They are the reason why anarchists like Kanu and the other misguided separatists are able to their raise their ugly heads in their calls for the balkanization of the nation without questioning the misgovernance of the kleptocrats in their respective regions. The logic behind their actions is not rocket science really. They enjoy tacit support from irresponsible quarters. And like their not so hidden collaborators, they sneer at the big picture our founding fathers reflected on before our independence.
And while we continue to indulge the anarchists in our midts, Cuba, with a population that is less than 12 million, and a shoestring annual budget compared to ours, has produced its own indigenous COVID-19 vaccine.
Clearly, the argument that we lacked the critical technological backbone to produce vaccines of the same scientific value, and importance, cannot hold.
Cuba is still officially classified as a Third World country. Google it. I hate to use the other painful terminology that is used by the West to describe nations in the same category; which is a Banana Republic.
But am humbled and equally happy that in Cuba, at least, we can see the fruits of a collective vision and strategic direction, even if we mimick the West in sneering at its alleged poor human rights records. Cuba’s leaders have at least succeeded in the provision of basic health care for Cubans and also exported doctors abroad to both the Developed and underdeveloped nations at times.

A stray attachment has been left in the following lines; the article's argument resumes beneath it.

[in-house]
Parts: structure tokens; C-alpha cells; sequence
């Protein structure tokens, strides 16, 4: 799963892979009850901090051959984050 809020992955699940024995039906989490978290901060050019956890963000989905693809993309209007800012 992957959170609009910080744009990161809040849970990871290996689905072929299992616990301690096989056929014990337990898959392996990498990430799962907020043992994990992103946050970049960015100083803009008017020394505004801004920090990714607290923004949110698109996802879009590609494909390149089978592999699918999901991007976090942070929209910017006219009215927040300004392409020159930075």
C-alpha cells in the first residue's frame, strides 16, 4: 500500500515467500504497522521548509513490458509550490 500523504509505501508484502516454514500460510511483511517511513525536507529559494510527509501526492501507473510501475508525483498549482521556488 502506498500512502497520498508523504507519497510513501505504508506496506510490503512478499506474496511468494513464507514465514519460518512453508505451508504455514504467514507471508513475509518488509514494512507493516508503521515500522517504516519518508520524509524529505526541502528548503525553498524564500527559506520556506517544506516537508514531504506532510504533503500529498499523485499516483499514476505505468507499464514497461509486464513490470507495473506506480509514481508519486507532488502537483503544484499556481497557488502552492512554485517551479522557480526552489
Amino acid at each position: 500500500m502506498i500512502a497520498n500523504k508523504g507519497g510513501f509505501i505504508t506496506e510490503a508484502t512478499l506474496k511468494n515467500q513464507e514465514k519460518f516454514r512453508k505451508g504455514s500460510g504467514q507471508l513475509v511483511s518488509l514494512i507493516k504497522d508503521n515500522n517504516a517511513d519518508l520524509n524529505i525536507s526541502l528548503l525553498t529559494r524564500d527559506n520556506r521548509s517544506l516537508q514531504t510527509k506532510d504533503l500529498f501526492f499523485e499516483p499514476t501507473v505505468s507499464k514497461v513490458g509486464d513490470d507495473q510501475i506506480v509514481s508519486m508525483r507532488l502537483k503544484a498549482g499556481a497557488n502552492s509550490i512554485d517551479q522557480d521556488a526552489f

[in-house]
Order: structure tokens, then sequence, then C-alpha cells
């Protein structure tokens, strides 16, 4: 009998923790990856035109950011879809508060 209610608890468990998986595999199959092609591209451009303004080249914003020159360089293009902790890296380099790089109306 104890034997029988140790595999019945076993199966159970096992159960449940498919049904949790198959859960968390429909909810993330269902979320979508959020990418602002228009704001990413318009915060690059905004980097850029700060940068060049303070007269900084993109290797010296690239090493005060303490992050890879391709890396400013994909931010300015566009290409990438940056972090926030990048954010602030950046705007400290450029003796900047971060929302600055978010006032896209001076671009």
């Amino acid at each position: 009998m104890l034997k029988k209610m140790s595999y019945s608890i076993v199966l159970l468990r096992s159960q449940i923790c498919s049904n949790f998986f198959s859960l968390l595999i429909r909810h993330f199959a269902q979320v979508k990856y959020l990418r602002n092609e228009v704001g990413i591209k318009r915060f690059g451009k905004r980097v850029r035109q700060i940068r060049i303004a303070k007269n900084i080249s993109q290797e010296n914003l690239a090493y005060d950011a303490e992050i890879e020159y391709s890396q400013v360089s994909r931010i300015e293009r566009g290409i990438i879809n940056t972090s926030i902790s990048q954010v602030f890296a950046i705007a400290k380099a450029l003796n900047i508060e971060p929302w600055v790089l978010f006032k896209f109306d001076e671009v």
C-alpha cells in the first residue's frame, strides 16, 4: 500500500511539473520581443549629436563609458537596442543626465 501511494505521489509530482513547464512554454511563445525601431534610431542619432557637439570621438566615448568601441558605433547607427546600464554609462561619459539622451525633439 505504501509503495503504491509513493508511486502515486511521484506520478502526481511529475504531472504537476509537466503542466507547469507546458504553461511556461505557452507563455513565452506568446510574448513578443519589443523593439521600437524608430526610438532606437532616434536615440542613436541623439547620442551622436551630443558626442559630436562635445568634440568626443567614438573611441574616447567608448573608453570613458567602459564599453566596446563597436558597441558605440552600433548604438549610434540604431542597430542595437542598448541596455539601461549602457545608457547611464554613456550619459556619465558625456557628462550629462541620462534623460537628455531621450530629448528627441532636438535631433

And Cuba’s expatriate doctors do not belong in the category of economic migrants like their Nigerian counterparts which tells another pathetic story about our nation. Cubans seem to have higher self esteem. Most of their doctors working overseas are there based on bilateral agreements at the highest levels. They are usually placed on contracts for specific periods. Self esteem matters among Cubans.
The development of a functional COVID-19 vaccine by Cuba, which coincided with the time Nigeria, like the rest of Africa, waited on the West to come to their rescue with vaccines should not surprise us.
Even the version of the COVID-19 vaccine available to serve a fraction of our people is not even the preferred choice for Americans for instance! But what if they had refused altogether?
Who did this to us! How did a nation with a population of over 200 million – which naturally conferred the leadership of the black race on us – manage to so hopelessly under-achieve? How did we squander all the earnings that accrued to this nation in the past 60 years? Why have we have developed the unfortunate habit of borrowing from the Chinese in return for social infrastructure and technology that belongs to the past?
Do we even need any reminder that we must be the laughing stock of the world? What kind of people are we?
Certainly, our tragic history calls for deep and sober reflection. We should be deeply ashamed of ourselves.
I am equally horrified at what the future portents for our future generations if we proceed on the same trajectory.
I am a sad man this morning. Will the real Nigeria envisaged by our founding fathers please stand up!
Al-Ghazali is reachable via firstname.lastname@example.org